Get ready for another wave of headlines that attempts to inform the public about which plastics are good -- and which ones are bad.
Gawker Media's science blog io9.com yesterday posted a long item headlined "How to recognize plastics that are hazardous to your health."
I've seen articles like this before, rating plastics based on chemical safety issues, giving a clean bill of health to some and advising consumers to avoid others.
This column is pretty ambitious. It's goal, according to authors -- George Dvorsky and Joseph Bennington-Castro -- is to give readers "everything [they] need to know about plastic and its impact on your health."
They include lots of citations and links, and note that, "Where possible, we've made note of which studies involve nonhuman animal test subjects, and when toxicity levels fall below dangerous levels. You should interpret and use this information in a way that satisfies you."
I imagine that typical io9.com blog readers pay attention to that sort of disclaimer and will give the column the necessary perspective. In fact, the comment section so far seems to indicate that readers are pretty sane and understand exactly what these issues mean and how dangerous the various materials really are.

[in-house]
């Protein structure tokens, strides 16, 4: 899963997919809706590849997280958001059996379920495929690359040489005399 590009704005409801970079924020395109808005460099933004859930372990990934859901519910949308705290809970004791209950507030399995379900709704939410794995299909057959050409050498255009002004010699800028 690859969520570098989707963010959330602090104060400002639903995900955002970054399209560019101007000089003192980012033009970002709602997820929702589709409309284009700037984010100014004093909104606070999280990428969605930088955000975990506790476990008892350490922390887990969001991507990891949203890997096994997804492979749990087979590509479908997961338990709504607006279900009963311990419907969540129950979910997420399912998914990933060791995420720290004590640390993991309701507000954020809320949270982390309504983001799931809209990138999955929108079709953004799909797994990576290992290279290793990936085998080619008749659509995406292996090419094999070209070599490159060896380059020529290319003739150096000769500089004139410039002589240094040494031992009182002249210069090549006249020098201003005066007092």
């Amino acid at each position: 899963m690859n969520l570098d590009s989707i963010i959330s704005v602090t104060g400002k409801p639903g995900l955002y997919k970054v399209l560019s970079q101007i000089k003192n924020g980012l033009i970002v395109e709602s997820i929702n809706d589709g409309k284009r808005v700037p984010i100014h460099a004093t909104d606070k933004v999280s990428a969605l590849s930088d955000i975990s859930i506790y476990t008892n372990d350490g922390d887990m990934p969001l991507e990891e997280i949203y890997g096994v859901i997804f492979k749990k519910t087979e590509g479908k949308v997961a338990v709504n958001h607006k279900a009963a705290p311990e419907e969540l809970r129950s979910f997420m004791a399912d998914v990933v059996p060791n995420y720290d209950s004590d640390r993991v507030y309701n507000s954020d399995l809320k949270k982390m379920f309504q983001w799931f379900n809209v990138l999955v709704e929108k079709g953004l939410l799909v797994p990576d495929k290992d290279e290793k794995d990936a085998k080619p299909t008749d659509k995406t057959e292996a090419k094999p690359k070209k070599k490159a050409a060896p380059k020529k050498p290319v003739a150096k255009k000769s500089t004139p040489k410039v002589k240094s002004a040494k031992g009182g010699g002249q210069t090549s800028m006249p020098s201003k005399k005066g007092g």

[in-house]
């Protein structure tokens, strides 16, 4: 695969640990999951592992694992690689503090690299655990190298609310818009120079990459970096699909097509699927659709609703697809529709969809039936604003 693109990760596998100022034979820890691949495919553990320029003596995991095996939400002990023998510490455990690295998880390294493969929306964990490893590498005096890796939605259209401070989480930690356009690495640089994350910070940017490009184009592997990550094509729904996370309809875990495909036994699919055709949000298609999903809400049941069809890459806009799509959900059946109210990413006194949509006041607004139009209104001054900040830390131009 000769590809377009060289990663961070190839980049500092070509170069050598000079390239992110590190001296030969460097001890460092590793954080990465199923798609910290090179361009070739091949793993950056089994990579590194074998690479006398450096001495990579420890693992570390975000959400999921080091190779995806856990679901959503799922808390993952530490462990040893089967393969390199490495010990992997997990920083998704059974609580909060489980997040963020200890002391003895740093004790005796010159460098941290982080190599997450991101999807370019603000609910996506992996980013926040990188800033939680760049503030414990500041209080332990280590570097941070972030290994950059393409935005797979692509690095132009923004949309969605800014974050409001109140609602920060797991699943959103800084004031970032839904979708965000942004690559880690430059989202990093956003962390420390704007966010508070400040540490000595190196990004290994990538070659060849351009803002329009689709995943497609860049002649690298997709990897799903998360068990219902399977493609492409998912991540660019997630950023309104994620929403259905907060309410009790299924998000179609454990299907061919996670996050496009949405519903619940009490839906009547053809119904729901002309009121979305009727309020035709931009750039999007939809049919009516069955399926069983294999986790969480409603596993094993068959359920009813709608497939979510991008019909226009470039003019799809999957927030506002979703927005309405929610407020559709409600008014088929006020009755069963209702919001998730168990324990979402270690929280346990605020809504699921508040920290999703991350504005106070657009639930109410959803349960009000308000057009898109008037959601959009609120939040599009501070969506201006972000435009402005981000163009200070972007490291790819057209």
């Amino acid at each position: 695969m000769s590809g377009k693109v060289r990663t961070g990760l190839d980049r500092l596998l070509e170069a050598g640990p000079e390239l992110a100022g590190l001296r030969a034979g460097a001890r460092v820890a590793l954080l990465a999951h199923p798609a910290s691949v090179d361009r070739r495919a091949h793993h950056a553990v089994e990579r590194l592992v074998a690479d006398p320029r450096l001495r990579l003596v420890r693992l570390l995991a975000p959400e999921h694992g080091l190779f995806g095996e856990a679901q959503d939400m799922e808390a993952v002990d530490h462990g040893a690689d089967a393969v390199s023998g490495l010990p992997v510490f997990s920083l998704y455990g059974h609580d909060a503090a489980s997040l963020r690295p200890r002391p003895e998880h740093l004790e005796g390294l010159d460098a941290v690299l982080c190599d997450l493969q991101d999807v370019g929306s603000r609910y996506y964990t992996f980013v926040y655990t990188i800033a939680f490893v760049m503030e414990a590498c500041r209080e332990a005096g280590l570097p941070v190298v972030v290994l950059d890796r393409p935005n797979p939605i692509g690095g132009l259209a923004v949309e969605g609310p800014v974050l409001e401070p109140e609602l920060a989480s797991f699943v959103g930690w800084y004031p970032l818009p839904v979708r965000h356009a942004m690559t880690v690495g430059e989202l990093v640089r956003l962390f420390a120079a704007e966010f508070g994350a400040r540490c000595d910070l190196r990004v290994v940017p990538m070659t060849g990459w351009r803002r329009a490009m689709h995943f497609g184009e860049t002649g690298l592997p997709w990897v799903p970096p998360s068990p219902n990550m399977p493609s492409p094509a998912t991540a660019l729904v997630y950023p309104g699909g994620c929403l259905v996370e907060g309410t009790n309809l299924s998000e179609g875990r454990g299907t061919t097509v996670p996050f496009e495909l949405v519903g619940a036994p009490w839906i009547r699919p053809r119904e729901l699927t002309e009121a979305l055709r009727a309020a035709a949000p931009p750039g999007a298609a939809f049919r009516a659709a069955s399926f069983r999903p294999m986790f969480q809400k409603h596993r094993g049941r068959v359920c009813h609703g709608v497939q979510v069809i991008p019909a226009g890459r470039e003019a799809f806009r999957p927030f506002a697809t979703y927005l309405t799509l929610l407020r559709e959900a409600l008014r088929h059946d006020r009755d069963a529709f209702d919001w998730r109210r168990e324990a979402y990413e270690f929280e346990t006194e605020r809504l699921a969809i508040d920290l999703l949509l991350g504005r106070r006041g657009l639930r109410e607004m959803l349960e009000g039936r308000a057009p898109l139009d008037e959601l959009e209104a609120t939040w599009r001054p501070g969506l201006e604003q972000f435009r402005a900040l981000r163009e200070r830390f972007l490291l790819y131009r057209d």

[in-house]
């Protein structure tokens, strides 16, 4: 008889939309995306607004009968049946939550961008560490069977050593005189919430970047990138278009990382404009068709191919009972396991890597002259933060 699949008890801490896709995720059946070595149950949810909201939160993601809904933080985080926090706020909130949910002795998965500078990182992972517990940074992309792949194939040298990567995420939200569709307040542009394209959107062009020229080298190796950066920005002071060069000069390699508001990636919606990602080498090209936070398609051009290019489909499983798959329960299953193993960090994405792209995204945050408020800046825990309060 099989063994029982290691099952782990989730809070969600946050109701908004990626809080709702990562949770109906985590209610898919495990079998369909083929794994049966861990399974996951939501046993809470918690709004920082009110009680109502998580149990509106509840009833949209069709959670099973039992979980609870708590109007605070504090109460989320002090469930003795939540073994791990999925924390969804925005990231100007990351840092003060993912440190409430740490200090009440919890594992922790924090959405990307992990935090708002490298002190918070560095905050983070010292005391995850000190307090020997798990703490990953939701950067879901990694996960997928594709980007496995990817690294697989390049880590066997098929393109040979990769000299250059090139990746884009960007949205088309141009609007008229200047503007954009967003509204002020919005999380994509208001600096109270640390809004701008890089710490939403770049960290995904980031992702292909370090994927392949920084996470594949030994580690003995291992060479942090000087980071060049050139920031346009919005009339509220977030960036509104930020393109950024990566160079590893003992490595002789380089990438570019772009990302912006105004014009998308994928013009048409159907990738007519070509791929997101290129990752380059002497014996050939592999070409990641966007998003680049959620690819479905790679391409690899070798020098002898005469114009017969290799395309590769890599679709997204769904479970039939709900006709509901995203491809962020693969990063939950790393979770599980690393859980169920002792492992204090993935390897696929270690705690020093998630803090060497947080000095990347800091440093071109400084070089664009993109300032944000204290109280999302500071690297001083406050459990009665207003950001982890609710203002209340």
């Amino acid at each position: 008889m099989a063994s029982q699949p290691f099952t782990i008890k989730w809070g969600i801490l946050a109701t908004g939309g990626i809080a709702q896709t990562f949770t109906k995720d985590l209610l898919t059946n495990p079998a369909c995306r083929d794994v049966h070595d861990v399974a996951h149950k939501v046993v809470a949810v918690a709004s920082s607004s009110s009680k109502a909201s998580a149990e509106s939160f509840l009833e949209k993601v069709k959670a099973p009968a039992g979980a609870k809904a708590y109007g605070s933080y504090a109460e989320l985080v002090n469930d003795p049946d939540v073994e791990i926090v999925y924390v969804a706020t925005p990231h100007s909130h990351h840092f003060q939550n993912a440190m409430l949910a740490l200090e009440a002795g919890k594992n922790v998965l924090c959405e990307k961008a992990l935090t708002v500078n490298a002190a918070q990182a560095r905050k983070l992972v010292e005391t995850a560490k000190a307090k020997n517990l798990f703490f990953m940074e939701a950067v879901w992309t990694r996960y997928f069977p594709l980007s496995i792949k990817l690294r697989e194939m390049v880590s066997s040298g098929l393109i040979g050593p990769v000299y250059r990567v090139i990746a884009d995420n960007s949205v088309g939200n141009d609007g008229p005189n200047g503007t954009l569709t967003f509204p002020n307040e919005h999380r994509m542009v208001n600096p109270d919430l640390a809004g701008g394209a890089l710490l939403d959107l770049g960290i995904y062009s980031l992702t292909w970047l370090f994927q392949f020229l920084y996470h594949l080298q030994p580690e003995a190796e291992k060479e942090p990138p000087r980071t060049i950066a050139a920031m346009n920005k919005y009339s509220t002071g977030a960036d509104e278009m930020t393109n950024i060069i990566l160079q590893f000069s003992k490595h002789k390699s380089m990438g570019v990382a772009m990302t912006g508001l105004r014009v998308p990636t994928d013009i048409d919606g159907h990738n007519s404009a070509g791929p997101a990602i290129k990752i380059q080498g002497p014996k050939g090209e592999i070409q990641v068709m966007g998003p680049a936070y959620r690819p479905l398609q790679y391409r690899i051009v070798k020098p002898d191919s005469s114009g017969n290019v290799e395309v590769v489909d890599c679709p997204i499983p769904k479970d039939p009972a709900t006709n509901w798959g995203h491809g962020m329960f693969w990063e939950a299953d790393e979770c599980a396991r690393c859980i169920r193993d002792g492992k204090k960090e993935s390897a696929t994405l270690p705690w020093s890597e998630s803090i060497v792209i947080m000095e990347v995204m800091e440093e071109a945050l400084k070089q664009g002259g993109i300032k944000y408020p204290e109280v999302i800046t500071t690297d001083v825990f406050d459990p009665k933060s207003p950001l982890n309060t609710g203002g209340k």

Still, I imagine that some readers will ignore all that and just focus on the message that certain plastics are good, others are bad, and some are very bad.
Heaven help us when the local TV news reporters try to rehash this.
One more note about the post: There's one major difference in this column that doesn't typically show up in news coverage of good vs. bad plastics. This time, the bloggers cite PET as a plastic that's considered safe, but then they bring up some potential issues, mostly related to antimony.
That might scare some folks who generally think that the No. 1 recycling code or the PETE symbol is A-OK.
I expect the plastics industry to be working overtime on damage control on this post, and I encourage Plastics Blog readers to share your comments, both here and on the io9.com website.